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Submission + - Backdoor encryption sneaks into UK law (theregister.co.uk)

Coisiche writes: Seems that all the US companies that said any encryption backdoors would undermine global competitiveness, when such a thing was recently mooted there, can now find out if they were correct or not by watching the UK. Meanwhile various TLA agencies will be wondering if it could be as easily slipped into law in their jurisdiction.

Submission + - Technology faces some heat following ocean cargo loss (bbc.co.uk) 1

Coisiche writes: Ocean shipping cargo container loss is a constant hazard. Insurance will cover it for the most part but it's probably a bit embarrassing when your name appears in a national news website story, as HP have discovered. I suspect the insurance won't cover both the loss of cargo and the donation to clean-up costs but what can you do when you get bad press for something completely beyond your control?

Submission + - Space X use Culture ship names

Coisiche writes: In a tribute to Iain M. Banks, Elon Musk has named a couple of Space X drone ships after Culture ships that appear in the Player of Games novel.

If that's a trend there are a lot to choose from.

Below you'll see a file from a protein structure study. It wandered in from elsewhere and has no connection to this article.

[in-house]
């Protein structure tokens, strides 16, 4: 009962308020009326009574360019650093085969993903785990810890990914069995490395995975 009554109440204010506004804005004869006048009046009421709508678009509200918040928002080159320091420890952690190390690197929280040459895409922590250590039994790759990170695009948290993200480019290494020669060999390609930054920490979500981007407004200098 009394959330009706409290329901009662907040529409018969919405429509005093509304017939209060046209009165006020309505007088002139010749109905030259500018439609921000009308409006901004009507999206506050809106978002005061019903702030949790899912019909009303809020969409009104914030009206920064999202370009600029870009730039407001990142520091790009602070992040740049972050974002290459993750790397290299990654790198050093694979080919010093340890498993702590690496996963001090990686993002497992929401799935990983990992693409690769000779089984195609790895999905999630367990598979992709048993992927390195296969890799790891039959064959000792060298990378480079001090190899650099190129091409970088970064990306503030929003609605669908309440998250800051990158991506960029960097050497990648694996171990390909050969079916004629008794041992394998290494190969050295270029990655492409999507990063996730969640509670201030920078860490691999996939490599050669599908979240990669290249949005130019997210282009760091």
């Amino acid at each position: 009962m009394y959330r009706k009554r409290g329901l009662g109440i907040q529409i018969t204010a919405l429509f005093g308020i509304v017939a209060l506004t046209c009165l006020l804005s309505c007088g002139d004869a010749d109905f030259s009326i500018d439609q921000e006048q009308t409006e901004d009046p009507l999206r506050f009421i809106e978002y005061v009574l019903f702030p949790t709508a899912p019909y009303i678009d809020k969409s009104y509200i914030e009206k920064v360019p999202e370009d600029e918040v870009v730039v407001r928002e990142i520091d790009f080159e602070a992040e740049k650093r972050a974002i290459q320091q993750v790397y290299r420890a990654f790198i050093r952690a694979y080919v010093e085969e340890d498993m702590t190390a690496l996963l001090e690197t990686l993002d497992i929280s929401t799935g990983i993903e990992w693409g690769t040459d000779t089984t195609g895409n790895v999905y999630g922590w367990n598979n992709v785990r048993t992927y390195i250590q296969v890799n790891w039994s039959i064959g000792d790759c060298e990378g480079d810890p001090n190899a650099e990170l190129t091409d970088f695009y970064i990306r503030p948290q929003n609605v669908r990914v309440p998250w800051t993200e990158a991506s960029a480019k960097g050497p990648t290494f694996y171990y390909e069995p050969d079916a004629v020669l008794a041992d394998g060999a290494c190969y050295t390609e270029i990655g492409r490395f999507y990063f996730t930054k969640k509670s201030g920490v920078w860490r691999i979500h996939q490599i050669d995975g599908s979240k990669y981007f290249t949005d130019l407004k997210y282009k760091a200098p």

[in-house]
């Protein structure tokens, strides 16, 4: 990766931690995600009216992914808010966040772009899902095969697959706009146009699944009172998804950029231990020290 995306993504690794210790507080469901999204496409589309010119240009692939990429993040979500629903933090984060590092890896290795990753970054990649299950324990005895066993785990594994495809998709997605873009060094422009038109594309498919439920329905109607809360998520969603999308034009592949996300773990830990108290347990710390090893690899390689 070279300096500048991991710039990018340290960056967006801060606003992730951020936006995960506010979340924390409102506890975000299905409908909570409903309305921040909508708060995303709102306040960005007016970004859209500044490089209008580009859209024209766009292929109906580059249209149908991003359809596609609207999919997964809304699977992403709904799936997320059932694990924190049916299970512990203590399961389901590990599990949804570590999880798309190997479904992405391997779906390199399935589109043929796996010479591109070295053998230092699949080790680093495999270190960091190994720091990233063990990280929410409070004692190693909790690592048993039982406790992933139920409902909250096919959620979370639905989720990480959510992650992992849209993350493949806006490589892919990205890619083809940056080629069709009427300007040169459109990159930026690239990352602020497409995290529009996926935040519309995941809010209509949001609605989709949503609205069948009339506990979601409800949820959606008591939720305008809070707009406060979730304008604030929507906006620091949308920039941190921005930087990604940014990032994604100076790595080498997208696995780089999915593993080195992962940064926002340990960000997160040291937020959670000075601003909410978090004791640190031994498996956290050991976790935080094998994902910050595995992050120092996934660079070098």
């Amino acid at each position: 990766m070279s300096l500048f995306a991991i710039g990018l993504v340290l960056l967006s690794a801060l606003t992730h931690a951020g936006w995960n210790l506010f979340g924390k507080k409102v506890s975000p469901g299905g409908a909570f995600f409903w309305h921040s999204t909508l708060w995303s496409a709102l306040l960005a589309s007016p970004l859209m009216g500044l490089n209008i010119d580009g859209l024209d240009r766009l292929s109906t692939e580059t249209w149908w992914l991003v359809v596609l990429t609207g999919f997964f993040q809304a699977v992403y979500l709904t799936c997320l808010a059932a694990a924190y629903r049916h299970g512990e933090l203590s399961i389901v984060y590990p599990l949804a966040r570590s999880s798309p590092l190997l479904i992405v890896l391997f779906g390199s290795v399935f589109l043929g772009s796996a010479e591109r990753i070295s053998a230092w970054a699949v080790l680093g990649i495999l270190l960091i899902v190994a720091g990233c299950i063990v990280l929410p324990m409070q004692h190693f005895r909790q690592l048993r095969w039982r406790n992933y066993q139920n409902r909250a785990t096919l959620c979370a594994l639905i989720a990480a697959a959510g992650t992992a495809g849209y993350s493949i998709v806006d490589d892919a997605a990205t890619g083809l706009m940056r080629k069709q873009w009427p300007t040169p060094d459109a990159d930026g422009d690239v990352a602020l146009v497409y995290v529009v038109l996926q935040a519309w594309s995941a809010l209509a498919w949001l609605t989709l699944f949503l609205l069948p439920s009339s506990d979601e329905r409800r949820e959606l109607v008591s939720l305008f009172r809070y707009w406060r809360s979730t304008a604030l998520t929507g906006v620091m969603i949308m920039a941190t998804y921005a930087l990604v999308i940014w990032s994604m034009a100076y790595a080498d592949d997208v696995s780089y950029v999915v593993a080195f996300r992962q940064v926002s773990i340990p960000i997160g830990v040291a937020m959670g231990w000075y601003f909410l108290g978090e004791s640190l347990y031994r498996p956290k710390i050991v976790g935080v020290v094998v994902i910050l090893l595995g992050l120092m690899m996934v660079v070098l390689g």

Space

Submission + - Death of Sir Patrick Moore (bbc.co.uk) 1

Coisiche writes: Breaking news on the BBC news site reports the death of Sir Patrick Moore, renowned broadcaster and astronomer who will probably be most familiar to UK readers. He might be known outside of the UK for being the presenter of the long running TV show, "The Sky at Night".



When I was growing up just about every space related news I saw was presented by him. As well some of his books on astronomy I also read a series of fictional books he wrote for a juvenile audience that featured some travels around the solar system.

Space

Submission + - Einstein proved correct again (bbc.co.uk)

Coisiche writes: Observation of a pair of white dwarfs in a tight orbit provide further supporting proof for Einstein's gravity waves. Given how well his theories have held up to tests you have to wonder how anyone could have thought that CERN's superluminal neutrinos would be anything other than experimental error.
Space

Submission + - Inexplicable stellar disk (sciencenews.org)

Coisiche writes: A star has been found with an over-sized debris ring that's difficult to reconcile with current star system models. I expect that there will be a natural phenomenon behind it but just once I want to see "artificial" as the only explanation for something like this.

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